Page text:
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Though Big East teams don’t play in the sprawling palaces that can be found in places like the Southeastern Conference, that’s not necessarily a bad thing.

Fewer seats mean fewer tickets, and buzz can build when a program gets hot. Cincinnati’s startling run under former coach Brian Kelly turned the Bearcats into more than a mere afterthought in a city dominated by the NFL’s Bengals and baseball’s Reds.

Interest has grown so high the Bearcats will play Oklahoma in Paul Brown Stadium on Sept. 25, which has nearly double the capacity of 35,000-seat Nippert Stadium.

“They’ve all been very smart in terms of the size of their stadiums,” said Big East associate commissioner of football Nick Carparelli. “I think their stadiums have been built to a size where there’s a demand and a great atmosphere but also built to be expanded as their programs grow.”

It worked at Rutgers, which expanded to 52,454 seats after Schiano led the longtime conference doormat to respectability. The Scarlet Knights averaged over 49,000 fans while going 9-4 last year, nearly 20,000 more than in 2004 when they won just four games.

Schiano said the renovation not only helps recruiting, but gives the program a heft. When he took the job a decade ago, the stadium had “that sleepy little college look.”

Not anymore. The stadium renovation included adding 1,000 club level seats, a massive scoreboard and a 7,656-square-foot football recruiting lounge and welcome center.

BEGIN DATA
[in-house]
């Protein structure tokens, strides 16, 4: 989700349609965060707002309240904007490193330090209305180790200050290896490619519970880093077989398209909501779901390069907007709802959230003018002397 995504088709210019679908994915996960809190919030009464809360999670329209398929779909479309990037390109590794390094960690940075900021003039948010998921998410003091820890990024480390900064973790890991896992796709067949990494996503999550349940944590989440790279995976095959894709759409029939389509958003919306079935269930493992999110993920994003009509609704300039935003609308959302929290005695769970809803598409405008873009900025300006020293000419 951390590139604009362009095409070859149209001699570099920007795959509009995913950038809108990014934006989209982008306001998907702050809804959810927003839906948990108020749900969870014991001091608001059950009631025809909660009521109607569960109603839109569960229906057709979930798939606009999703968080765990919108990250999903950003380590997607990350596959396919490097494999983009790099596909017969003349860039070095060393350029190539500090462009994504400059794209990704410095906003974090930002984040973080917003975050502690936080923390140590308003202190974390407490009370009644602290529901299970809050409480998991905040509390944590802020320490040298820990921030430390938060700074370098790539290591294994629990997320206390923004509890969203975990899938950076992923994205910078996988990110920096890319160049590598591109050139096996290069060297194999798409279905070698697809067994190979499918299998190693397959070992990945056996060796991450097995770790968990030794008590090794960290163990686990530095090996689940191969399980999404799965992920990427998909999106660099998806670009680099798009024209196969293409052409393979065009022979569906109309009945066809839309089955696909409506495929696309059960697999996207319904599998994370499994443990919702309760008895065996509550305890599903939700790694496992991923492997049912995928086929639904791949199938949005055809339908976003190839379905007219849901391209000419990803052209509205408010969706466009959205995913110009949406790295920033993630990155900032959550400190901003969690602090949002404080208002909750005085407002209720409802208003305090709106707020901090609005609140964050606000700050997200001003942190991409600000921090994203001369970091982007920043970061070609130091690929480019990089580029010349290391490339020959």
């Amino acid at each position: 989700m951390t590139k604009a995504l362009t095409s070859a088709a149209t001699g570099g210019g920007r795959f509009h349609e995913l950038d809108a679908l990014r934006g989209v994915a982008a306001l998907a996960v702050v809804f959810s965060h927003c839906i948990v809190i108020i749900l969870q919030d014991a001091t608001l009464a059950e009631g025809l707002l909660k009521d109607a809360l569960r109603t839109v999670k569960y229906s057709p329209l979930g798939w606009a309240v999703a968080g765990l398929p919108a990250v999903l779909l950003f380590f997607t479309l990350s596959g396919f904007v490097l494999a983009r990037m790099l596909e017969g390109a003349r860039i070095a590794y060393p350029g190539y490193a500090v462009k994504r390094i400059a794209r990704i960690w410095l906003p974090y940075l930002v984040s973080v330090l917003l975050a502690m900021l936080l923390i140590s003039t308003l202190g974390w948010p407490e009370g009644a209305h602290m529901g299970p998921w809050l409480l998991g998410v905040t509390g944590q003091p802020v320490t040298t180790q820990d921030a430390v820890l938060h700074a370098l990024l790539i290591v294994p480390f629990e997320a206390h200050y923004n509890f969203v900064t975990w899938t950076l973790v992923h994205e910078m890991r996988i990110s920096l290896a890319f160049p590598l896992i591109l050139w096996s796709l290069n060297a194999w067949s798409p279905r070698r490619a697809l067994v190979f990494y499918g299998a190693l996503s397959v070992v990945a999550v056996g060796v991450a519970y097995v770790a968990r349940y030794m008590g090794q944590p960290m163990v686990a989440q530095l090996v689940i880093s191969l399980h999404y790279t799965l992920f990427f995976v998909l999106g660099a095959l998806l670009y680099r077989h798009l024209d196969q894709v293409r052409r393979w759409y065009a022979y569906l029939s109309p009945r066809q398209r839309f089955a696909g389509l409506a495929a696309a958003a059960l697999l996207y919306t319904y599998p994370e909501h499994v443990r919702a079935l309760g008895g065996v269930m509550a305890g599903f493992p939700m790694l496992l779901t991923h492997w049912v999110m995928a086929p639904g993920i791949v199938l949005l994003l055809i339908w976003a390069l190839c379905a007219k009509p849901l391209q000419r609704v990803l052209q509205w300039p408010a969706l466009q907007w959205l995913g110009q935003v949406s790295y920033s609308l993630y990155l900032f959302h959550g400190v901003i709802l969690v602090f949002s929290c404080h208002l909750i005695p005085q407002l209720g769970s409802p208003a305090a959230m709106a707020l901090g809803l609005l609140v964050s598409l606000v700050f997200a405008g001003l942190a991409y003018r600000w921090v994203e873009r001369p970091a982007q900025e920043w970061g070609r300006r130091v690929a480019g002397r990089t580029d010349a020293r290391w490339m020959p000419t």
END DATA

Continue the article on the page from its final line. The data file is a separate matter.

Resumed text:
“Now it feels like a real place,” he said.

It’s exactly what Jurich is hoping for at Louisville. Though the original expansion called for capacity to rise from 42,000 to around 60,000, that number was modestly trimmed over budget concerns.

Jurich didn’t skimp, however, on amenities. He fell in love with the idea of a terrace connecting the east and west sides of the stadium after visiting Raymond James Stadium in Tampa, and was adamant that chairback seats be used in the upper deck, a rarity in college football.

Though attendance fell sharply in the last three years at the program slipped, Jurich didn’t second-guess himself.

“I never looked back once,” he said. “I didn’t build it for this year or next year, I built it for the next 50 years.”

Despite three straight non-winning seasons under Steve Kragthorpe, the fan base has been revitalized by Strong’s hiring. The school plans to sell around 44,000 season tickets, and Jurich’s optimism that Louisville’s best days are in front of it is shared by the conference as a whole.

“We can compete with anybody in the country,” Carparelli said. “I’m not into saying we’re better than this conference or that conference, but the goal is for people to say the Big East belongs and they can compete with the best. I think they see it on the football field and in terms of our facilities.”